I hope you have enjoyed this short and cursory overview of IoT. If you want more information about it there is plenty of it out there to be found using your favorite search engine.

What should a modern Integrated Library System offer?

What should a modern Integrated Library System (ILS) offer to the library staff and patrons it serves? That is the question that SCLS libraries will try to find out as they do an evaluation of the current market place this fall. 

So where will we start? What are we looking for? Most likely we will start by making sure that any potential ILS meets the basic needs that we already have. We know that our ILS needs to handle the library staff functionality (circulation and technical services) easily and efficiently. Holds management is super critical to a very large public library consortium such as ours. However, much has changed in the ILS world since the last time we looked and we will need to make sure that we understand what new options are out there. One place to look is Marshall Breeding's annual Library Systems Report. In the most recent article, he speaks of the great changes in the market place (vendors buying up other vendors). 

Perhaps what will make the options available to us stand out from each other is what we are calling the "Patron Interfaces". This certainly includes the Public Access Catalog, but it is so much more. We need better integration with other databases and online resources such as digital books. We need integration of enhanced content such as reviewing tools. The mobile app has now become a critical component. We want digital library cards and better "discoverability", including through web browsers (AKA linked data). But, is there even more? Perhaps the next step up will be seamless integration of the catalog with a library's web sight. One of our library directors, Carrie Portz from Spring Green, just shared with me the following article about this: "What Library Will Create the First Real Website? (Please Stand Up)." I found this to be very enlightening reading and this idea may give us something new and exciting to strive for. 



O365 inbox rules

Recently we made some changes which resulted in my receiving dozens of emails every day about the status of daily scheduled tasks. It's great to be able to see the results contained in these messages if something goes wrong, but most of the time I don't need to look at them and wish they weren't cluttering up my inbox.

The solution?  Office 365 inbox rules.
Inbox Rules
You can create inbox rules in O365 to automatically perform specific actions (move, copy, delete, pin, mark, forward, redirect, send...) on messages as they arrive, based on criteria you determine. In my case, I created inbox rules to automatically dump these automated task emails into a specific folders where I could reference them if I needed.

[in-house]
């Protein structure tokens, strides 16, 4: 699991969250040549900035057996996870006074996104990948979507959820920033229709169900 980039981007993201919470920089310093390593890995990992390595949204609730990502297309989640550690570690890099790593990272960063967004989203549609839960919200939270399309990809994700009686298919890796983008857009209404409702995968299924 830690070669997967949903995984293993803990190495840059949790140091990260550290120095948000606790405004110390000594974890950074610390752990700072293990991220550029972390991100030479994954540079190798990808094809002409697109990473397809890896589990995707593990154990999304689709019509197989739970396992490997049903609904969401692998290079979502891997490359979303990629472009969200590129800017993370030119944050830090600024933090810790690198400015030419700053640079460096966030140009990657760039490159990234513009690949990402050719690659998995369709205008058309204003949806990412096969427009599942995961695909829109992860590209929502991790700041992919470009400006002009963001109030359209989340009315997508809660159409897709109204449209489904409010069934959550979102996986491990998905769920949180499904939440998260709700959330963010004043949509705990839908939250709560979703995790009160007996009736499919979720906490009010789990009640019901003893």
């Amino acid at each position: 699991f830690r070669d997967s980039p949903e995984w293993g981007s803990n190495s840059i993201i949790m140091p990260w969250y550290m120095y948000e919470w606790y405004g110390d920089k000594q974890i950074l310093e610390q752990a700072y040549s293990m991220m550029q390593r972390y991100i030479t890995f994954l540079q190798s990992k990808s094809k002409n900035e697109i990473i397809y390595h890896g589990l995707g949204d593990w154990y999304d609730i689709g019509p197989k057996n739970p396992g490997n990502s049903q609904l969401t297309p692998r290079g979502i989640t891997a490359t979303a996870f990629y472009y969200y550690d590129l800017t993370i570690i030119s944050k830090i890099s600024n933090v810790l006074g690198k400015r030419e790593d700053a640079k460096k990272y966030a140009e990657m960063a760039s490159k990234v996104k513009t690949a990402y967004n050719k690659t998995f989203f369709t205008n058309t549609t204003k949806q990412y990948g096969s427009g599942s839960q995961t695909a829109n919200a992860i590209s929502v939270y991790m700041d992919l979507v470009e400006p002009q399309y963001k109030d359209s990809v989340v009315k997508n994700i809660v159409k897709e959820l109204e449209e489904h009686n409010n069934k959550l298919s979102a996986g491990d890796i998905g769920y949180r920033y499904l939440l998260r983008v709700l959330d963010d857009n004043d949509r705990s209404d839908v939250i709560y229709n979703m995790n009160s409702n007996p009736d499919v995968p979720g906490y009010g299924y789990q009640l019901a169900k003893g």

Create a rule from a messageThere are 2 ways to create inbox rules--

  • through the Settings>Mail>Inbox and sweep rules menu where you can build inbox rules from the ground up
  • by creating a rule directly from a message

You may have to do some minor tweaking to get the rules set up exactly as you'd like, but they can be well worth the time you'll save managing your many messages.

Gone in a Flash


This week, Adobe announced it plans to stop updating and distributing Flash at the end of 2020. While this will come as a bit of a relief to some due to the seemingly never ending circle of vulnerabilities, warnings that your Flash player was out of date and updates, it does mean that any site that relies on Flash will need to transition to a different format such as HTML5, WebGL or WebAssembly.  (Flash updates are one of the reason we love Ninite.)

A number of browsers have already switched to asking to run Flash by default and, as it gets closer to the deadline, Chrome, Internet Explorer, Edge and Firefox will start disabling Flash by default. It will still be possible to enable it for a website until Adobe ceases support in 2020. Facebook has also said that they will shut off Flash games by the end of 2020.

So if your website still relies on Flash, you’ll need to start looking at the alternatives.  (And if there's a game you haven't finished yet that may not get updated, you might want to finish it too.)

Upcoming Tech Continuing Education